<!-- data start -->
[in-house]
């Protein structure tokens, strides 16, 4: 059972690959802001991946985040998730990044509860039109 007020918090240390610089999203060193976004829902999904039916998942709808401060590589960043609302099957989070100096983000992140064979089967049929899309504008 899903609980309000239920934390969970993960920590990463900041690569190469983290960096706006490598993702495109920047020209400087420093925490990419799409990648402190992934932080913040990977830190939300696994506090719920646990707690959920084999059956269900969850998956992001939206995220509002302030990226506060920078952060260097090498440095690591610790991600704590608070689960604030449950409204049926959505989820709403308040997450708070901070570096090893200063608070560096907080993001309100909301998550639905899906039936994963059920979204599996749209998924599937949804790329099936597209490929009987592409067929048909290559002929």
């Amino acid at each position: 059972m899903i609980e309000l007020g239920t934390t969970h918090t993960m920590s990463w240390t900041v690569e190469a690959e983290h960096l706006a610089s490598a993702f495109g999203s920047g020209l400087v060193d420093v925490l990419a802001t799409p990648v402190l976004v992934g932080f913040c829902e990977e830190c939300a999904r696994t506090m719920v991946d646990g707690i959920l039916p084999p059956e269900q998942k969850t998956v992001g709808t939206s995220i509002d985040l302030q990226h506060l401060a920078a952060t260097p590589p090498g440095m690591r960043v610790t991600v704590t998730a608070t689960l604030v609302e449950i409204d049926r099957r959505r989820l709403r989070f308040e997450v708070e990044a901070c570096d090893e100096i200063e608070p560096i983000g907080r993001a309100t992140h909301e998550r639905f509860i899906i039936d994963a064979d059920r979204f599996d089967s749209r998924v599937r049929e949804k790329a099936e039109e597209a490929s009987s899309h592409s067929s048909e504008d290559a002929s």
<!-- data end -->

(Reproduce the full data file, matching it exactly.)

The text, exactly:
[in-house]
């Protein structure tokens, strides 16, 4: 059972690959802001991946985040998730990044509860039109 007020918090240390610089999203060193976004829902999904039916998942709808401060590589960043609302099957989070100096983000992140064979089967049929899309504008 899903609980309000239920934390969970993960920590990463900041690569190469983290960096706006490598993702495109920047020209400087420093925490990419799409990648402190992934932080913040990977830190939300696994506090719920646990707690959920084999059956269900969850998956992001939206995220509002302030990226506060920078952060260097090498440095690591610790991600704590608070689960604030449950409204049926959505989820709403308040997450708070901070570096090893200063608070560096907080993001309100909301998550639905899906039936994963059920979204599996749209998924599937949804790329099936597209490929009987592409067929048909290559002929």
């Amino acid at each position: 059972m899903i609980e309000l007020g239920t934390t969970h918090t993960m920590s990463w240390t900041v690569e190469a690959e983290h960096l706006a610089s490598a993702f495109g999203s920047g020209l400087v060193d420093v925490l990419a802001t799409p990648v402190l976004v992934g932080f913040c829902e990977e830190c939300a999904r696994t506090m719920v991946d646990g707690i959920l039916p084999p059956e269900q998942k969850t998956v992001g709808t939206s995220i509002d985040l302030q990226h506060l401060a920078a952060t260097p590589p090498g440095m690591r960043v610790t991600v704590t998730a608070t689960l604030v609302e449950i409204d049926r099957r959505r989820l709403r989070f308040e997450v708070e990044a901070c570096d090893e100096i200063e608070p560096i983000g907080r993001a309100t992140h909301e998550r639905f509860i899906i039936d994963a064979d059920r979204f599996d089967s749209r998924v599937r049929e949804k790329a099936e039109e597209a490929s009987s899309h592409s067929s048909e504008d290559a002929s």